A List Of Black-Owned Restaurants In New Orleans

If you’re visiting New Orleans and food isn’t at the top of your itinerary, what in the hell are you doing here? Perhaps no American city’s culinary history is as celebrated as NOLA’s. From crabcakes to gumbo and po-boys, you’ll have options whether you’re in the mood for vegan, creole or cajun. And no one will be looking at you sideways for stopping inside Cafe Du Monde for a beignet. Still, being mindful of where we spend all our dollars while traveling is important.

Here’s a list of Black-owned restaurants you should try to check out if you’re visiting the city.

14 Parishes

A casual, family-run eatery serving traditional Jamaican meals amid modern-rustic decor.

234 Loyola Avenue
New Orleans, LA 70112

Barrow’s Catfish

Started in 1943, the restaurant originally called Barrow’s Shady Inn, and made a name for itself with its fried catfish (fried catfish was the only entree and potato salad was the only side at the original location). Its new name celebrates that: Barrow’s Catfish.

8300 Earhart Blvd. Suite 103
New Orleans, LA 70118
(504) 265-8995

Blaze Bistro

5941 S Bullard Ave Ste 6
New Orleans, Louisiana 70128

Cafe Sbisa

“Café Sbisa, established in 1899 and the third oldest fine-dining establishment in the French Quarter, is proud to re-open under the direction of a new team to once again offer the highest quality French-Creole cuisine in a welcoming, historical setting that both locals and tourists will appreciate. Spearheading the new Café Sbisa are Mr. Craig Napoli, who successfully ran the notable restaurant from 1992 – 2005 when Hurricane Katrina devastated New Orleans, and Chef Alfred Singleton, who met Craig when he started working for him at the former Café Sbisa as a prep cook.” 

1011 Decatur Street
New Orleans, LA 70116

Coco Hut Caribbean

2515 Bayou Road
New Orleans, Louisiana 70119

Dooky Chase Restaurant

“Known as the ‘Queen of Creole Cuisine,’ Leah Chase has fed Quincy Jones, Jesse Jackson, Duke Ellington, Thurgood Marshall, James Baldwin, Ray Charles, Presidents George W. Bush, and Barack Obama and countless others as Executive Chef of Dooky Chase’s Restaurant — one of the best-known and most culturally significant restaurants in New Orleans. Leah Chase has more recently served as the inspiration for Princess Tiana in Disney’s Princess and the Frog.”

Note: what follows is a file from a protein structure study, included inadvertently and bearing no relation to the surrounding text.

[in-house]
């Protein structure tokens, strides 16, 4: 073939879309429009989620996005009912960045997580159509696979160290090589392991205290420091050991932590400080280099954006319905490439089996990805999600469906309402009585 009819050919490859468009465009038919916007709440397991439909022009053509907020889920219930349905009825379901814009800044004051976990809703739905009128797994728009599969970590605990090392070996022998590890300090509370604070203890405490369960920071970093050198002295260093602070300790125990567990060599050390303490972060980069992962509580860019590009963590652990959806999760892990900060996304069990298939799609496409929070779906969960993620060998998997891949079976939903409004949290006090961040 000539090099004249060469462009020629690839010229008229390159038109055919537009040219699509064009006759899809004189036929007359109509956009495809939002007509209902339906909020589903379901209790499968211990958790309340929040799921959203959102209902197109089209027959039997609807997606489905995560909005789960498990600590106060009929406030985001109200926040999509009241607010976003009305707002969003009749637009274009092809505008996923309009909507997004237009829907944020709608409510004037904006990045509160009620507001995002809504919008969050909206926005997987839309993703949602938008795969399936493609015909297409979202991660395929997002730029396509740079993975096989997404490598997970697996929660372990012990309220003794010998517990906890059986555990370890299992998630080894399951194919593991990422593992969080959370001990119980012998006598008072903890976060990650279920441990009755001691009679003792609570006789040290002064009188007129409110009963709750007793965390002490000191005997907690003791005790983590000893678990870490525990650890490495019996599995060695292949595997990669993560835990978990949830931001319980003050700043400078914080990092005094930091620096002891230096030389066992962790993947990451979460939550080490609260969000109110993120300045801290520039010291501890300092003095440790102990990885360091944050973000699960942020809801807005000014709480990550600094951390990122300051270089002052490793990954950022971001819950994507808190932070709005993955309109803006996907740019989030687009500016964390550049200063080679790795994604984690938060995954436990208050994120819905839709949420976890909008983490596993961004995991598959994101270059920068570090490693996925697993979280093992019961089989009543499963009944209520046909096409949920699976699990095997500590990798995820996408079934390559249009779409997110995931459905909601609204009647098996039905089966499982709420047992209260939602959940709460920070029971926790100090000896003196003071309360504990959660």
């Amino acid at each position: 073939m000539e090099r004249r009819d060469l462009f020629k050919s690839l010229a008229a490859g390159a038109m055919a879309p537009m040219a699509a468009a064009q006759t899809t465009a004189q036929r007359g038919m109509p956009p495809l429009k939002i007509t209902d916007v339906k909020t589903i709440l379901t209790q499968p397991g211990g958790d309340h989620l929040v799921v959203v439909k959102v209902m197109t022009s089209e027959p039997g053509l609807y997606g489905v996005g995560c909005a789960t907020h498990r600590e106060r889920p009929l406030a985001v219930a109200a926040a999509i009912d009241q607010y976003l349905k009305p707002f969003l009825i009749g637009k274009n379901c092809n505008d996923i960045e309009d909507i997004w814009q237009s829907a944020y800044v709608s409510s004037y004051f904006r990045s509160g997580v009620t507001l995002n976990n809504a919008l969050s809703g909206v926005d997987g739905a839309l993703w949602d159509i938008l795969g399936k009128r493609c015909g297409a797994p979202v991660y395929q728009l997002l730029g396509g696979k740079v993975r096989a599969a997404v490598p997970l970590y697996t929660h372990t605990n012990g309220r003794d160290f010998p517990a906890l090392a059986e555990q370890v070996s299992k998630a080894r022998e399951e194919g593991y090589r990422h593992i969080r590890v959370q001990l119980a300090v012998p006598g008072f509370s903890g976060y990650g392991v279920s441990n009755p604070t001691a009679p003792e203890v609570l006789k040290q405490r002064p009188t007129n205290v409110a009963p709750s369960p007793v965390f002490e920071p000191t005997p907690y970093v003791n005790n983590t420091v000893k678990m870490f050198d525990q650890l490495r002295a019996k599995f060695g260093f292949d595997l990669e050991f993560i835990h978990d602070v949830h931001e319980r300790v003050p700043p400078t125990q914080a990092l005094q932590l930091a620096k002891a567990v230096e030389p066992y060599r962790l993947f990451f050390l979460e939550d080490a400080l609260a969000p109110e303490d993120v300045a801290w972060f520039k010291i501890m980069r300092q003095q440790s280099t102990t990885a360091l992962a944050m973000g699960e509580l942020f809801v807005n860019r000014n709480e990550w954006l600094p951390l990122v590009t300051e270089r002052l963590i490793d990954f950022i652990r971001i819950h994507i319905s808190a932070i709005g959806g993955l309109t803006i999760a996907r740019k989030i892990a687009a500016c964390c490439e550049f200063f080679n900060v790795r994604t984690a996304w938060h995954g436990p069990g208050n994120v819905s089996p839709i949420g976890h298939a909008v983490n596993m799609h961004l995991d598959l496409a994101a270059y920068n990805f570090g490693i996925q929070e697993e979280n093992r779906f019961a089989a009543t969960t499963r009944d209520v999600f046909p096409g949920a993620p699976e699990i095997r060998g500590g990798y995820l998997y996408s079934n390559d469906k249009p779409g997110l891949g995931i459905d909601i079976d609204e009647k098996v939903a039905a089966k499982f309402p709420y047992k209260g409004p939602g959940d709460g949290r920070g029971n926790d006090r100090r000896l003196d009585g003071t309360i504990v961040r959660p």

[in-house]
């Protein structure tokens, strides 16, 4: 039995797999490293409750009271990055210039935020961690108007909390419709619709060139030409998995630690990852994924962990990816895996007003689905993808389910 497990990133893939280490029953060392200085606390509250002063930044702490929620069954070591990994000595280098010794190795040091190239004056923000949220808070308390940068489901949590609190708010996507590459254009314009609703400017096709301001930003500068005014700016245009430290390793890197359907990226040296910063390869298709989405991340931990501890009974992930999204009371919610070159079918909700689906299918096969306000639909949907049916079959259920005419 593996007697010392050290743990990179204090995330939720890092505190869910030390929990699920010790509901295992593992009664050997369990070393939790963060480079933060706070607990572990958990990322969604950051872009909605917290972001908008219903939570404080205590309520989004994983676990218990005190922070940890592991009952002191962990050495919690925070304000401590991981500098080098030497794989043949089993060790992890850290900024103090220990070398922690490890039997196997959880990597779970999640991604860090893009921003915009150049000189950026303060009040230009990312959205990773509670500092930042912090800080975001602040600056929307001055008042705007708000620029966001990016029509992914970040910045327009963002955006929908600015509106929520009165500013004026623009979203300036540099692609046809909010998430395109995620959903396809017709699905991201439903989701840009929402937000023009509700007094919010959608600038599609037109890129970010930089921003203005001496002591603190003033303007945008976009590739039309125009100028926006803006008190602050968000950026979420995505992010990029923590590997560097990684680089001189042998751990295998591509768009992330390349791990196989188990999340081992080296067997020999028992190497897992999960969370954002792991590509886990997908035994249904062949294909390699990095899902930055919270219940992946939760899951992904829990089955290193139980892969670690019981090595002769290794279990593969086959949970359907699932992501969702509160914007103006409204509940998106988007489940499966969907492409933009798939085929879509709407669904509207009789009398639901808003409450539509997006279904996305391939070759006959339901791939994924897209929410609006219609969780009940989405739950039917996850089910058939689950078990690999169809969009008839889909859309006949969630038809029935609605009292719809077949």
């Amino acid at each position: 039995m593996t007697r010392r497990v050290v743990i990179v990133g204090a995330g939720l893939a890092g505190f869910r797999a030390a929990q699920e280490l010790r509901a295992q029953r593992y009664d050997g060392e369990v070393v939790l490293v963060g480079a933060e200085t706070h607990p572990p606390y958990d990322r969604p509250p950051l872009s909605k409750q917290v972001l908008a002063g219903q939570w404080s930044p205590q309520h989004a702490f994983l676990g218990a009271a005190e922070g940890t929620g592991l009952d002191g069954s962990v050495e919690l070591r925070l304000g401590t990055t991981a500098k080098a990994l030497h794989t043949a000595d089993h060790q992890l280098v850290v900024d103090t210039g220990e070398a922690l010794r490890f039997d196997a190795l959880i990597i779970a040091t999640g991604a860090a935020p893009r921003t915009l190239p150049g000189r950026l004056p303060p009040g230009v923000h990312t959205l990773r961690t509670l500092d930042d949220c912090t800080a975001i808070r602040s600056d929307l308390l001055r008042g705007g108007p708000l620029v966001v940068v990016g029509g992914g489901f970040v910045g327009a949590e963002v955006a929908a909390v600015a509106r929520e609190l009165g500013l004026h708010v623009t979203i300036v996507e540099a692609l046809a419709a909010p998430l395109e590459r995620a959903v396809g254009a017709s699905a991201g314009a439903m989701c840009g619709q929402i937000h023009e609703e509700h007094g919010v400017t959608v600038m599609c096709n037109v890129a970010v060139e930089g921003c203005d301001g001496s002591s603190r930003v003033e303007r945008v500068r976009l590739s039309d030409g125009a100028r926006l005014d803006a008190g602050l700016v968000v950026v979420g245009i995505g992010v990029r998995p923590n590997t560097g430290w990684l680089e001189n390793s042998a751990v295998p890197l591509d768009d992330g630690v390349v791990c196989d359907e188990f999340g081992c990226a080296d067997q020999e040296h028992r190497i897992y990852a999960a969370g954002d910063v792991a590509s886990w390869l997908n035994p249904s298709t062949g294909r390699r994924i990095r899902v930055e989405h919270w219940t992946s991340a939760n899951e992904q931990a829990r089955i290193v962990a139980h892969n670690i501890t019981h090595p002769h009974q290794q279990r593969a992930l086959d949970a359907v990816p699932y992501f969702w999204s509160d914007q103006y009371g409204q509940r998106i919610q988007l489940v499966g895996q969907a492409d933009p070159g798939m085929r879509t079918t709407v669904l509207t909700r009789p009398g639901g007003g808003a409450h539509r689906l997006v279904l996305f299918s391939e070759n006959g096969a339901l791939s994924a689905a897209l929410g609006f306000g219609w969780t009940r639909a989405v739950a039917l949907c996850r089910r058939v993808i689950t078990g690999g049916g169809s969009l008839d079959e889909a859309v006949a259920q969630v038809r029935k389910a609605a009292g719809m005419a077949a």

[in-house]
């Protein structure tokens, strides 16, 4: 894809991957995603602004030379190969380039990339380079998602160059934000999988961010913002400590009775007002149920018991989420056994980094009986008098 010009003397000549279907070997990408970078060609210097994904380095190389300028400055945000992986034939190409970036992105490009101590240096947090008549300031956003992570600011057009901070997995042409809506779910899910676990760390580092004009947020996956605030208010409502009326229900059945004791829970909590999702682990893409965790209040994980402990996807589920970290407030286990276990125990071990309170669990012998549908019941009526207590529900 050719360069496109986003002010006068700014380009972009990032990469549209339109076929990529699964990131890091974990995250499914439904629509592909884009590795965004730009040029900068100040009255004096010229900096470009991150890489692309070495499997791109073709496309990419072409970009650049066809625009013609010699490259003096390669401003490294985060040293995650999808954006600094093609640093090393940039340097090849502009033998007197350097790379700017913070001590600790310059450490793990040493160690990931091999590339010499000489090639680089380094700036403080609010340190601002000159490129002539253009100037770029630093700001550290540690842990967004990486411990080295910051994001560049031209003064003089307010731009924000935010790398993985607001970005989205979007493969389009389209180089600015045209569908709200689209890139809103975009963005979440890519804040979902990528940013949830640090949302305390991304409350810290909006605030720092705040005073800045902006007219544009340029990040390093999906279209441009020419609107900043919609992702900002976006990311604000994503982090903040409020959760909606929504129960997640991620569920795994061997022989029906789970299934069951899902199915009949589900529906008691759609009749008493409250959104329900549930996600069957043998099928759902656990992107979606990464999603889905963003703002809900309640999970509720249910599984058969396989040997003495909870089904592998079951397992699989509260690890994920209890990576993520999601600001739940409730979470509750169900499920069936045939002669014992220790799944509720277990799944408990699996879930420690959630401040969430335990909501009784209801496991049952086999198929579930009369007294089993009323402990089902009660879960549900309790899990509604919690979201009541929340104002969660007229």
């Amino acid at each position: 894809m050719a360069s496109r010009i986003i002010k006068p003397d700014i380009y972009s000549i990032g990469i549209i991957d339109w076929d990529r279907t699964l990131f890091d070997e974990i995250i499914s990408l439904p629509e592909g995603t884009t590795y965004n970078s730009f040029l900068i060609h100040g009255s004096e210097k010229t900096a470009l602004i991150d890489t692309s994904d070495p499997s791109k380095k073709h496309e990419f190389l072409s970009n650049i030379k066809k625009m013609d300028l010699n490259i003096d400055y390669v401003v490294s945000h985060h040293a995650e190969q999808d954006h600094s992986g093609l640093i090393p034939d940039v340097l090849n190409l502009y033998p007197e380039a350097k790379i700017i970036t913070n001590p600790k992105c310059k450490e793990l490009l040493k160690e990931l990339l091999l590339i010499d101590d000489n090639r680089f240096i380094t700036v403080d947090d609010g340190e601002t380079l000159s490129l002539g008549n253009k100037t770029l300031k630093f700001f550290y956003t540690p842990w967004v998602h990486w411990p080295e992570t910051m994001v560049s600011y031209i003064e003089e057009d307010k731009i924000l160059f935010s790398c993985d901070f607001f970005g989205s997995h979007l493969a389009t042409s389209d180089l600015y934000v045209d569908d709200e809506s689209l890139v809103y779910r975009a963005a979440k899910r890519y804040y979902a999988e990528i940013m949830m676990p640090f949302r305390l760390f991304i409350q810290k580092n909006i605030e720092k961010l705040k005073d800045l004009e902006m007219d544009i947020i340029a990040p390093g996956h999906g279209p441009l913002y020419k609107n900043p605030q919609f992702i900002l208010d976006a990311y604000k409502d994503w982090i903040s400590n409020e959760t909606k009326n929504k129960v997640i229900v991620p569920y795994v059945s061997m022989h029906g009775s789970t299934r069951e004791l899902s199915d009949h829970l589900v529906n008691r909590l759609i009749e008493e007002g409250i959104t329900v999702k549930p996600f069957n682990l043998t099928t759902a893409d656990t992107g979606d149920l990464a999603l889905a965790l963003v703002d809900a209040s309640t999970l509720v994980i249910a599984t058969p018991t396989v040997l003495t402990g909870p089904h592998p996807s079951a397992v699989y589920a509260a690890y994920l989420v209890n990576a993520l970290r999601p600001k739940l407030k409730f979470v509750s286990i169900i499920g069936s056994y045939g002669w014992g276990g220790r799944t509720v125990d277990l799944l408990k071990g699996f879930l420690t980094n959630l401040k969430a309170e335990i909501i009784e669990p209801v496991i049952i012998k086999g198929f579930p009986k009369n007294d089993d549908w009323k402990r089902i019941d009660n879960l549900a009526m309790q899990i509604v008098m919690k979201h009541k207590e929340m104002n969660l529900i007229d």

2301 Orleans Avenue
New Orleans LA 70119

Dunbar’s Creole Cuisine

Dunbar’s Creole Cooking is a New Orleans delicacy. Opening in 1986 with Ms. Dunbar preparing food from her home and serving it to her restaurant customers. Since then, Dunbar’s has created a foundation for great food in the city of New Orleans. Known for its delicious fried chicken, red beans, and famous gumbo from a family recipe passed down to Ms. Dunbar by her father at the young age of six. Dunbar’s is a historical cuisine monument to the city of New Orleans.

7834 Earhart Blvd
New Orleans, LA 70125
(504) 509-6287

Peewee’s Crabcakes

“Home of the best crabcakes, boil snow crab clusters and seafood in NOLA.”

2908 Martin Luther King Jr Blvd
New Orleans, LA 70125
(504) 264-7330

Ma Momma’s House

“Ma Momma’s House is located in Eastern New Orleans, in a space that was underwater during the horrific Hurricane Katrina. We believe our impact on New Orleans East is a positive one and has been since our grand opening in 2013. The inspiration behind Ma Momma’s House came from the mothers and grandmother of Earl and Nicole Mackie and Take Fo’ Recording Artist Rene “Chef Reero” Poyraz. They are happy to share their secret weapon with the world, in your fix of down-home southern cuisine whether you are visiting from out of town or a native looking for some comfort food.”

5741 Crowder Blvd. Suite A-3,
New Orleans, LA 70127

Sweet Soulfood

This eatery specializes in vegan, organic, soy-free, and dairy-free cuisine!

1025 N Broad Street
New Orleans, LA 70119
(504) 821-2669

The Munch Factory

1901 Sophie Wright Place
New Orleans, LA 70130

Tiger’s Creole Cuisine

1612 Basin Street
New Orleans, LA 70116
(504) 939-0744

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Eric has revolved in and out of passport controls for over 20 years. From his first archaeological field school in Belize to rural villages in Ethiopia and Buddhist temples in Laos, Eric has come smile to smile with all walks of life. A writer, photographer and entrepreneur, the LA native believes the power of connectivity and community is enriched through travel.

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